Biomass fuel includes wood, and agricultural and food processing wastes, as well as sewage sludge and animal manure. Biomass fuel includes wood, and agricultural and food processing wastes, as well as sewage sludge and animal manure.
Using crop residues, sewage or manure — wastes that are continually generated by society — to generate electricity offers environmental benefits in the form of preserving precious landfill space and reducing overall anthropogenic emissions.
If wood is the primary fuel, there is very little sulphur dioxide (SO2) in waste gases, when compared with say a coal plant.
However some biomass power plants show relatively high NOx (nitrogen oxide gases)emissions when compared to other combustion technologies. Both SO2 and NOx have serious effects on both the environment and human health.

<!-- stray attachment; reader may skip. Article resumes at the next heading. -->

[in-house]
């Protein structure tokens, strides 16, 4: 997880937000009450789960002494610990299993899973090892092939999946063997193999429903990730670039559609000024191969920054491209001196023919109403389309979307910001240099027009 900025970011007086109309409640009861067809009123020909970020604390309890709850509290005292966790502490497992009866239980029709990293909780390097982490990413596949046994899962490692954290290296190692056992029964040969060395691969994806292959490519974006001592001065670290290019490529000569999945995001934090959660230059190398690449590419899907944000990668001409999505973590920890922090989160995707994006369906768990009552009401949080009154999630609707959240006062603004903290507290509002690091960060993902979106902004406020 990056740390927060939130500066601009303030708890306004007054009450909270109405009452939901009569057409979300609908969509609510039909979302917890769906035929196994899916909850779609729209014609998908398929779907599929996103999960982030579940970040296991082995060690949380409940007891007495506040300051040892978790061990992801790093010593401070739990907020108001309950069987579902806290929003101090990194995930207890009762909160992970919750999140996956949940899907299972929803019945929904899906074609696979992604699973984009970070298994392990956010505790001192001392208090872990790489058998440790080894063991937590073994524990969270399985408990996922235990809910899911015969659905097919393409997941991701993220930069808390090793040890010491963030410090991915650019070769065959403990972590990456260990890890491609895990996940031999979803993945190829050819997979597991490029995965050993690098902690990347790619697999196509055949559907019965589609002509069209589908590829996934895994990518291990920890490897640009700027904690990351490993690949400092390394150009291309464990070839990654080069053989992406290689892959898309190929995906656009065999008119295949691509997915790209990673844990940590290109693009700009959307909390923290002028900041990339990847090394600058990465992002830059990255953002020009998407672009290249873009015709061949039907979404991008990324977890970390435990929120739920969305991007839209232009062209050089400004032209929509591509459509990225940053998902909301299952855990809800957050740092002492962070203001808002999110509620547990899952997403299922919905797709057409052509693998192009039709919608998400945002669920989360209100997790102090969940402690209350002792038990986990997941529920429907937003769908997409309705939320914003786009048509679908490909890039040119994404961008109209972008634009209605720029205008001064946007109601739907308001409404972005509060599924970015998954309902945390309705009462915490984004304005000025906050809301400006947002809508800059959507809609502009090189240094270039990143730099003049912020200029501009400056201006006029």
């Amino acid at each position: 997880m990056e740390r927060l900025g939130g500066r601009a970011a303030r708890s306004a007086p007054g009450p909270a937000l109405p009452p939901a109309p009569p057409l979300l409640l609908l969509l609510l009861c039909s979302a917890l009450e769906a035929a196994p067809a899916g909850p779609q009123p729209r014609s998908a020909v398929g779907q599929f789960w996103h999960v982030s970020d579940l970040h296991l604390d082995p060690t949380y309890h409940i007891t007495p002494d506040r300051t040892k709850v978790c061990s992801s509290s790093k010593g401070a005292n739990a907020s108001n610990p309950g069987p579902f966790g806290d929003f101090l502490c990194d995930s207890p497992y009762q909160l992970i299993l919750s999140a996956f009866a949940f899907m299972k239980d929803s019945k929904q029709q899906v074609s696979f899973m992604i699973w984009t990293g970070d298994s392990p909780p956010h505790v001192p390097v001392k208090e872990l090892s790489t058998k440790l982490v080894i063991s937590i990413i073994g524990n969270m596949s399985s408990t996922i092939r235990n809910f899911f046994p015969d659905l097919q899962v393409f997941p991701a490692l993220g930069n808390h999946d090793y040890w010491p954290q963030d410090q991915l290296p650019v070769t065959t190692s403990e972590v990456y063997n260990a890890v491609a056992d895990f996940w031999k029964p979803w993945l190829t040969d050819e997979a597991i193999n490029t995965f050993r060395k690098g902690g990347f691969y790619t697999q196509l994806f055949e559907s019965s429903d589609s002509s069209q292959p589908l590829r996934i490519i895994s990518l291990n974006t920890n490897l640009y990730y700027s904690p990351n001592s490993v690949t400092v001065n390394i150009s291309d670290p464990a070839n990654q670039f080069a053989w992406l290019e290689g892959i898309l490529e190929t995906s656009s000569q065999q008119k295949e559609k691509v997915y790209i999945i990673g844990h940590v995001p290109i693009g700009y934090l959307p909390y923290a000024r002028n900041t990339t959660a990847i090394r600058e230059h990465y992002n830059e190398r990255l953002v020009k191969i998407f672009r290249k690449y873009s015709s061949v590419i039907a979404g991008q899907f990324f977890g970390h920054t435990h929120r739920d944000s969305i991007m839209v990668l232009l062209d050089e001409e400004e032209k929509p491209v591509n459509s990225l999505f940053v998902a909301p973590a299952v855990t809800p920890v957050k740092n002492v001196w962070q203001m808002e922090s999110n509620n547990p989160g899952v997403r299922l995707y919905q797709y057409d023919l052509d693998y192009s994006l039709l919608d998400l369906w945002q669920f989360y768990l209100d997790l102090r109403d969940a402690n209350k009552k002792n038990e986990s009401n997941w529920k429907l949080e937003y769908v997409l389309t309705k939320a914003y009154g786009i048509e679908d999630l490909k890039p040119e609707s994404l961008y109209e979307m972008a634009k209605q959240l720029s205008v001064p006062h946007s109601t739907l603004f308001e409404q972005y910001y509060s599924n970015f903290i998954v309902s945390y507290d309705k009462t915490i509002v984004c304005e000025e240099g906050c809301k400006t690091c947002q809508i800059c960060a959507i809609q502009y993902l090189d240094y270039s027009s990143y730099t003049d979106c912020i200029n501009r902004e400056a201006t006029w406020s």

Biomass can be directly burnt or converted to gas before burning. Direct Combustion power plants burn the biomass fuel directly in boilers that supply steam for the same kind of steam-electric generators used to burn fossil fuels. In biomass gasification, biomass is converted into a gas — methane — that can then fuel steam generators, combustion turbines, combined cycle technologies or fuel cells.
The main benefit of biomass gasification, compared to direct combustion, is that extracted gases can be used in a variety of power plant forms.
Burning biomass in a boiler coupled with CCS allows a power station to have negative emissions overall. (Photo: Ingram) Burning biomass in a boiler coupled with CCS allows a power station to have negative emissions overall.
Conventional CCS on a fossil fuel power station can reduce CO2 emission by 80-90%. However, burning biomass in a boiler coupled with CCS allows a power station to have negative emissions overall. This is because the vegetation will have absorbed CO2 through its lifetime and the CO2 liberated from its burning will be isolated from the atmosphere in storage. Thus even though CCS...